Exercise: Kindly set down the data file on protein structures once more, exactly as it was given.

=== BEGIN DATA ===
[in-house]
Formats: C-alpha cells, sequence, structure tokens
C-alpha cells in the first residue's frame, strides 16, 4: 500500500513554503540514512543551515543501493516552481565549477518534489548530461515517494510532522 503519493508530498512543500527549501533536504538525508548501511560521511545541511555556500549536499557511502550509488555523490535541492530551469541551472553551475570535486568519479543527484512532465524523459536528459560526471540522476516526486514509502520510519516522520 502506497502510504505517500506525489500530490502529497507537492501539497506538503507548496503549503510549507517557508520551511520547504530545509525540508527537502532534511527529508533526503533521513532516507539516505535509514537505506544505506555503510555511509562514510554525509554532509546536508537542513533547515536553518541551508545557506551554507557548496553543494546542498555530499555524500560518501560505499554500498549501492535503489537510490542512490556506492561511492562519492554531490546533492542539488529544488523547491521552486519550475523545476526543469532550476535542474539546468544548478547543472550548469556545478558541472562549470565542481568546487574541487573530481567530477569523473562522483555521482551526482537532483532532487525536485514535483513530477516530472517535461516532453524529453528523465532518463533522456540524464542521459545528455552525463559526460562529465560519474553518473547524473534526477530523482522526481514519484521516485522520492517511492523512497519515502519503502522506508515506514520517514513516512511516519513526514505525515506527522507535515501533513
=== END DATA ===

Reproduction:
[in-house]
Formats: C-alpha cells, sequence, structure tokens
C-alpha cells in the first residue's frame, strides 16, 4: 500500500513554503540514512543551515543501493516552481565549477518534489548530461515517494510532522 503519493508530498512543500527549501533536504538525508548501511560521511545541511555556500549536499557511502550509488555523490535541492530551469541551472553551475570535486568519479543527484512532465524523459536528459560526471540522476516526486514509502520510519516522520 502506497502510504505517500506525489500530490502529497507537492501539497506538503507548496503549503510549507517557508520551511520547504530545509525540508527537502532534511527529508533526503533521513532516507539516505535509514537505506544505506555503510555511509562514510554525509554532509546536508537542513533547515536553518541551508545557506551554507557548496553543494546542498555530499555524500560518501560505499554500498549501492535503489537510490542512490556506492561511492562519492554531490546533492542539488529544488523547491521552486519550475523545476526543469532550476535542474539546468544548478547543472550548469556545478558541472562549470565542481568546487574541487573530481567530477569523473562522483555521482551526482537532483532532487525536485514535483513530477516530472517535461516532453524529453528523465532518463533522456540524464542521459545528455552525463559526460562529465560519474553518473547524473534526477530523482522526481514519484521516485522520492517511492523512497519515502519503502522506508515506514520517514513516512511516519513526514505525515506527522507535515501533513